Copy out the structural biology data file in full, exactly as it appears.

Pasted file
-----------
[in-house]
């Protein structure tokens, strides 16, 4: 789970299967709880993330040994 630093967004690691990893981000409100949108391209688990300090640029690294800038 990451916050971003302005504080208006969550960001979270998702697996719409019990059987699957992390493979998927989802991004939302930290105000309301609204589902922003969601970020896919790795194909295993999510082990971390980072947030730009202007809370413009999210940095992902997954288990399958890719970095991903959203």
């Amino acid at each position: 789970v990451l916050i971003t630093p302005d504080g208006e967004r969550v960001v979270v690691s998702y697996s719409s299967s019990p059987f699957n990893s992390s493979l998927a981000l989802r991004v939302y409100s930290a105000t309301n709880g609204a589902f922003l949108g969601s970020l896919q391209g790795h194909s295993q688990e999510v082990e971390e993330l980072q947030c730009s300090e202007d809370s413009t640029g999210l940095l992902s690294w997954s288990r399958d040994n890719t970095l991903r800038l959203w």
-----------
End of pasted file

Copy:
[in-house]
């Protein structure tokens, strides 16, 4: 789970299967709880993330040994 630093967004690691990893981000409100949108391209688990300090640029690294800038 990451916050971003302005504080208006969550960001979270998702697996719409019990059987699957992390493979998927989802991004939302930290105000309301609204589902922003969601970020896919790795194909295993999510082990971390980072947030730009202007809370413009999210940095992902997954288990399958890719970095991903959203």
């Amino acid at each position: 789970v990451l916050i971003t630093p302005d504080g208006e967004r969550v960001v979270v690691s998702y697996s719409s299967s019990p059987f699957n990893s992390s493979l998927a981000l989802r991004v939302y409100s930290a105000t309301n709880g609204a589902f922003l949108g969601s970020l896919q391209g790795h194909s295993q688990e999510v082990e971390e993330l980072q947030c730009s300090e202007d809370s413009t640029g999210l940095l992902s690294w997954s288990r399958d040994n890719t970095l991903r800038l959203w």